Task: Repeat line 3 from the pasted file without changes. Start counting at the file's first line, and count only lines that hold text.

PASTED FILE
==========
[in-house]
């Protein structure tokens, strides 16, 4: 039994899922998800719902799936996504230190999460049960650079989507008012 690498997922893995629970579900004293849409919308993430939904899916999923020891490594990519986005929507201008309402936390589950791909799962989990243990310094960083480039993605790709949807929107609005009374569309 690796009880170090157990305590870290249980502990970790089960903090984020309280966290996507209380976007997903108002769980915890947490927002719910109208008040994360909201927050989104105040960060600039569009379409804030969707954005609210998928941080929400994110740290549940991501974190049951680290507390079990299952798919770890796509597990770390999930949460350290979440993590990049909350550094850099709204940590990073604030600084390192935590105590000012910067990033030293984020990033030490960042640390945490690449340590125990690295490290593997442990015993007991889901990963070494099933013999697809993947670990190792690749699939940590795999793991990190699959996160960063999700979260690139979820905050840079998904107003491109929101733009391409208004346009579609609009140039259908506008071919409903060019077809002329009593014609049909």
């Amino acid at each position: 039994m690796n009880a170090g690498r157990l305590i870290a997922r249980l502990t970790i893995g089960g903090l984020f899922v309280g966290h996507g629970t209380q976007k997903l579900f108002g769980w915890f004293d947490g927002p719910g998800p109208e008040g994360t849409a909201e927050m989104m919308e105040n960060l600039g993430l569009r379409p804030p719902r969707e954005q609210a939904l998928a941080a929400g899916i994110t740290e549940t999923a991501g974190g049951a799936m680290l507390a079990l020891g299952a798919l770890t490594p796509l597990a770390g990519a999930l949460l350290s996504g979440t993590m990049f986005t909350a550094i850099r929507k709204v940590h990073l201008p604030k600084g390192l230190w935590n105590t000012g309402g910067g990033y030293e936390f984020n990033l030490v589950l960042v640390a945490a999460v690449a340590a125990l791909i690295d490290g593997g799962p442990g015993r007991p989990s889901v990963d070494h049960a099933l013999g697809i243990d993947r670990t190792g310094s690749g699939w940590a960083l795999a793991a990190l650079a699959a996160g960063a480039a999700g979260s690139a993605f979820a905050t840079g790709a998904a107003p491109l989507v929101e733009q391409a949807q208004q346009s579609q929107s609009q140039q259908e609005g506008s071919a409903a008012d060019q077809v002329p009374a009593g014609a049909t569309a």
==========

């Amino acid at each position: 039994m690796n009880a170090g690498r157990l305590i870290a997922r249980l502990t970790i893995g089960g903090l984020f899922v309280g966290h996507g629970t209380q976007k997903l579900f108002g769980w915890f004293d947490g927002p719910g998800p109208e008040g994360t849409a909201e927050m989104m919308e105040n960060l600039g993430l569009r379409p804030p719902r969707e954005q609210a939904l998928a941080a929400g899916i994110t740290e549940t999923a991501g974190g049951a799936m680290l507390a079990l020891g299952a798919l770890t490594p796509l597990a770390g990519a999930l949460l350290s996504g979440t993590m990049f986005t909350a550094i850099r929507k709204v940590h990073l201008p604030k600084g390192l230190w935590n105590t000012g309402g910067g990033y030293e936390f984020n990033l030490v589950l960042v640390a945490a999460v690449a340590a125990l791909i690295d490290g593997g799962p442990g015993r007991p989990s889901v990963d070494h049960a099933l013999g697809i243990d993947r670990t190792g310094s690749g699939w940590a960083l795999a793991a990190l650079a699959a996160g960063a480039a999700g979260s690139a993605f979820a905050t840079g790709a998904a107003p491109l989507v929101e733009q391409a949807q208004q346009s579609q929107s609009q140039q259908e609005g506008s071919a409903a008012d060019q077809v002329p009374a009593g014609a049909t569309a």